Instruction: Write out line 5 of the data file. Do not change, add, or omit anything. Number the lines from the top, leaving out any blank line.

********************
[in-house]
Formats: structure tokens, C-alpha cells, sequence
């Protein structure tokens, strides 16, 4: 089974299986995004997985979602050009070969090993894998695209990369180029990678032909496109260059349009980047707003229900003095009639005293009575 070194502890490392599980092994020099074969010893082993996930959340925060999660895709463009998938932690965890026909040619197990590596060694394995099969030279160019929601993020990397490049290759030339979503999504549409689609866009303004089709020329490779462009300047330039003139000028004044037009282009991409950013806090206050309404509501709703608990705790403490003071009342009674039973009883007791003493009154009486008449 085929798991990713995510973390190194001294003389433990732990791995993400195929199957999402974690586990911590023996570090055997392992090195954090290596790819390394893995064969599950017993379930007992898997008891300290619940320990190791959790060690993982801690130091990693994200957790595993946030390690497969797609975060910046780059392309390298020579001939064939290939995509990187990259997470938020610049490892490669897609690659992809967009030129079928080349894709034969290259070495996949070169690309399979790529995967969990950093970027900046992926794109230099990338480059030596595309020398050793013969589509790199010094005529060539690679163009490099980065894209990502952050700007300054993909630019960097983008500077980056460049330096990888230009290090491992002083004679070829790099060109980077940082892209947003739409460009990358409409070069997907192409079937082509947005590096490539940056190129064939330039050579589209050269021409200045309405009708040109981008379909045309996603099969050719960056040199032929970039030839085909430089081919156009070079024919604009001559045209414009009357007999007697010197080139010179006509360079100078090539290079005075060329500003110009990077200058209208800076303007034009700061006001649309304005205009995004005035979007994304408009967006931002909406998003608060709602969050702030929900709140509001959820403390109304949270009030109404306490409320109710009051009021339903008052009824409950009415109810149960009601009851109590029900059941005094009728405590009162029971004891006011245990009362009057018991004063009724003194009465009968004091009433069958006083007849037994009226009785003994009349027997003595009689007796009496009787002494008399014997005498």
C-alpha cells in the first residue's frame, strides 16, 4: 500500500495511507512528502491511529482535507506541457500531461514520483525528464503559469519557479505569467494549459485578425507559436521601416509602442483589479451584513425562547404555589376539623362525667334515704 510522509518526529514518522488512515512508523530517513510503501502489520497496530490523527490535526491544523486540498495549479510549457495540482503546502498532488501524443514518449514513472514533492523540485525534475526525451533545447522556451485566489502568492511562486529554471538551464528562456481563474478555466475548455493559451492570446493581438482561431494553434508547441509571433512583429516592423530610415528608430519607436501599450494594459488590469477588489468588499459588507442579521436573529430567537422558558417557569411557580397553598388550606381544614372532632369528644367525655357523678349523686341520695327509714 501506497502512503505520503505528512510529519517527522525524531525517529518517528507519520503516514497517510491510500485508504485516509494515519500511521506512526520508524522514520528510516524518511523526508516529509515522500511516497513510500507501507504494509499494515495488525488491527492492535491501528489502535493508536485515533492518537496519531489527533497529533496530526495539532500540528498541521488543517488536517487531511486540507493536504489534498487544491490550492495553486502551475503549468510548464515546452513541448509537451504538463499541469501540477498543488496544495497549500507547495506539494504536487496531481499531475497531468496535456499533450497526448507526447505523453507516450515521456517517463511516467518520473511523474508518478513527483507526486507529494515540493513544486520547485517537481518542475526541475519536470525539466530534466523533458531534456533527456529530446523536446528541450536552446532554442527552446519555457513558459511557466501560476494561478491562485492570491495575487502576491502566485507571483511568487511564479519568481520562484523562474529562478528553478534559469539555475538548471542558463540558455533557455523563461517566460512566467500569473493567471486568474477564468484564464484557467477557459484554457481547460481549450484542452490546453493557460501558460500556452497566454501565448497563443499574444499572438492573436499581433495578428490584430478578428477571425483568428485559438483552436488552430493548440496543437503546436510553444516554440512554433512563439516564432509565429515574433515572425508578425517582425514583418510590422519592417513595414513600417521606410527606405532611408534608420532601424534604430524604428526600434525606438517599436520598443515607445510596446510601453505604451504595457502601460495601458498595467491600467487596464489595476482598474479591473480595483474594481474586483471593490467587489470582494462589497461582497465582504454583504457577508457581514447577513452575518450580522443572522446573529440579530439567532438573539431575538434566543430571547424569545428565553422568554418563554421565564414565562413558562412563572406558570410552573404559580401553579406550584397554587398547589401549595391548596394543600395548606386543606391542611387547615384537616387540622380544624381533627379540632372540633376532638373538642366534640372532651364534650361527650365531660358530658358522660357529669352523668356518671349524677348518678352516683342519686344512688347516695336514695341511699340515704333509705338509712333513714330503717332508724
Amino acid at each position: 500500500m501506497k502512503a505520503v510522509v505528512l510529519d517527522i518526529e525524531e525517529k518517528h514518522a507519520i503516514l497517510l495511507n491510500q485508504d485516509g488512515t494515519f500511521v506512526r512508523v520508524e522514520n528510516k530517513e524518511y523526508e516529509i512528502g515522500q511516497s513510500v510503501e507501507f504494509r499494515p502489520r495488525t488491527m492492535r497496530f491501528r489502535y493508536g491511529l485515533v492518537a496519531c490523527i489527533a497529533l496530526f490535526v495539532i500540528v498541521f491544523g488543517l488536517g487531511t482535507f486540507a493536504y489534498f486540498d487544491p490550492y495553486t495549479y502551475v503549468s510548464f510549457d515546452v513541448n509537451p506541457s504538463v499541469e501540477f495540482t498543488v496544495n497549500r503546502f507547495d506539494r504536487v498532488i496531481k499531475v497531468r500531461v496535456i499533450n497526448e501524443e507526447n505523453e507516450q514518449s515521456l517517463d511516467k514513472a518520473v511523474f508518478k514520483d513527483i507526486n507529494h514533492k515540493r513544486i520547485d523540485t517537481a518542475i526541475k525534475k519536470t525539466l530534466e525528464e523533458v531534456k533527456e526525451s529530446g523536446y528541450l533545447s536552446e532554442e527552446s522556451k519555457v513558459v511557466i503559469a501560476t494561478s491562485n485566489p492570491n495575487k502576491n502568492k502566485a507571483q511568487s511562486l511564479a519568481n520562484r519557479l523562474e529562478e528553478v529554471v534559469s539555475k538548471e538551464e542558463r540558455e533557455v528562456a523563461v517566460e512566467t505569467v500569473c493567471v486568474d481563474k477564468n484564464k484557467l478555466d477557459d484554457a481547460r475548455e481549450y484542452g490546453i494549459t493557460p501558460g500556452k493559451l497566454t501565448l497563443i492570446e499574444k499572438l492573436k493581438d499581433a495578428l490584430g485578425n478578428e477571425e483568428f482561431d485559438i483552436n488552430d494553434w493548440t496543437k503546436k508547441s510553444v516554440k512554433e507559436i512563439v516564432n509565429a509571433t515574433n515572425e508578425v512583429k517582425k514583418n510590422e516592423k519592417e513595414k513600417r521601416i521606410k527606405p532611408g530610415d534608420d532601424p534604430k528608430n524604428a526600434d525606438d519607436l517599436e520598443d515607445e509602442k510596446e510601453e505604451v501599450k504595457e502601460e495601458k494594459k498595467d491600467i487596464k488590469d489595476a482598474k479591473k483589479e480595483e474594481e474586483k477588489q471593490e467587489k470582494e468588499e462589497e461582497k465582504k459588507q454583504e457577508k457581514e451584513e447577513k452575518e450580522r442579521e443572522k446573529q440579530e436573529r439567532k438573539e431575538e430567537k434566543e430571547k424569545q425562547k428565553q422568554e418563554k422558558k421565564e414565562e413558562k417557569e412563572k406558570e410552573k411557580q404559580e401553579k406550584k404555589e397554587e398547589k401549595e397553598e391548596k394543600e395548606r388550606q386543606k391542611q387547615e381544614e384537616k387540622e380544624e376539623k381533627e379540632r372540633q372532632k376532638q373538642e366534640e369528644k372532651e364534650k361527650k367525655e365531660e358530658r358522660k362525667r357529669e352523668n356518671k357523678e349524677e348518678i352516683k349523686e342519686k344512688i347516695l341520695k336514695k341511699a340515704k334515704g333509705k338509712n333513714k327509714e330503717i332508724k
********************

Amino acid at each position: 500500500m501506497k502512503a505520503v510522509v505528512l510529519d517527522i518526529e525524531e525517529k518517528h514518522a507519520i503516514l497517510l495511507n491510500q485508504d485516509g488512515t494515519f500511521v506512526r512508523v520508524e522514520n528510516k530517513e524518511y523526508e516529509i512528502g515522500q511516497s513510500v510503501e507501507f504494509r499494515p502489520r495488525t488491527m492492535r497496530f491501528r489502535y493508536g491511529l485515533v492518537a496519531c490523527i489527533a497529533l496530526f490535526v495539532i500540528v498541521f491544523g488543517l488536517g487531511t482535507f486540507a493536504y489534498f486540498d487544491p490550492y495553486t495549479y502551475v503549468s510548464f510549457d515546452v513541448n509537451p506541457s504538463v499541469e501540477f495540482t498543488v496544495n497549500r503546502f507547495d506539494r504536487v498532488i496531481k499531475v497531468r500531461v496535456i499533450n497526448e501524443e507526447n505523453e507516450q514518449s515521456l517517463d511516467k514513472a518520473v511523474f508518478k514520483d513527483i507526486n507529494h514533492k515540493r513544486i520547485d523540485t517537481a518542475i526541475k525534475k519536470t525539466l530534466e525528464e523533458v531534456k533527456e526525451s529530446g523536446y528541450l533545447s536552446e532554442e527552446s522556451k519555457v513558459v511557466i503559469a501560476t494561478s491562485n485566489p492570491n495575487k502576491n502568492k502566485a507571483q511568487s511562486l511564479a519568481n520562484r519557479l523562474e529562478e528553478v529554471v534559469s539555475k538548471e538551464e542558463r540558455e533557455v528562456a523563461v517566460e512566467t505569467v500569473c493567471v486568474d481563474k477564468n484564464k484557467l478555466d477557459d484554457a481547460r475548455e481549450y484542452g490546453i494549459t493557460p501558460g500556452k493559451l497566454t501565448l497563443i492570446e499574444k499572438l492573436k493581438d499581433a495578428l490584430g485578425n478578428e477571425e483568428f482561431d485559438i483552436n488552430d494553434w493548440t496543437k503546436k508547441s510553444v516554440k512554433e507559436i512563439v516564432n509565429a509571433t515574433n515572425e508578425v512583429k517582425k514583418n510590422e516592423k519592417e513595414k513600417r521601416i521606410k527606405p532611408g530610415d534608420d532601424p534604430k528608430n524604428a526600434d525606438d519607436l517599436e520598443d515607445e509602442k510596446e510601453e505604451v501599450k504595457e502601460e495601458k494594459k498595467d491600467i487596464k488590469d489595476a482598474k479591473k483589479e480595483e474594481e474586483k477588489q471593490e467587489k470582494e468588499e462589497e461582497k465582504k459588507q454583504e457577508k457581514e451584513e447577513k452575518e450580522r442579521e443572522k446573529q440579530e436573529r439567532k438573539e431575538e430567537k434566543e430571547k424569545q425562547k428565553q422568554e418563554k422558558k421565564e414565562e413558562k417557569e412563572k406558570e410552573k411557580q404559580e401553579k406550584k404555589e397554587e398547589k401549595e397553598e391548596k394543600e395548606r388550606q386543606k391542611q387547615e381544614e384537616k387540622e380544624e376539623k381533627e379540632r372540633q372532632k376532638q373538642e366534640e369528644k372532651e364534650k361527650k367525655e365531660e358530658r358522660k362525667r357529669e352523668n356518671k357523678e349524677e348518678i352516683k349523686e342519686k344512688i347516695l341520695k336514695k341511699a340515704k334515704g333509705k338509712n333513714k327509714e330503717i332508724k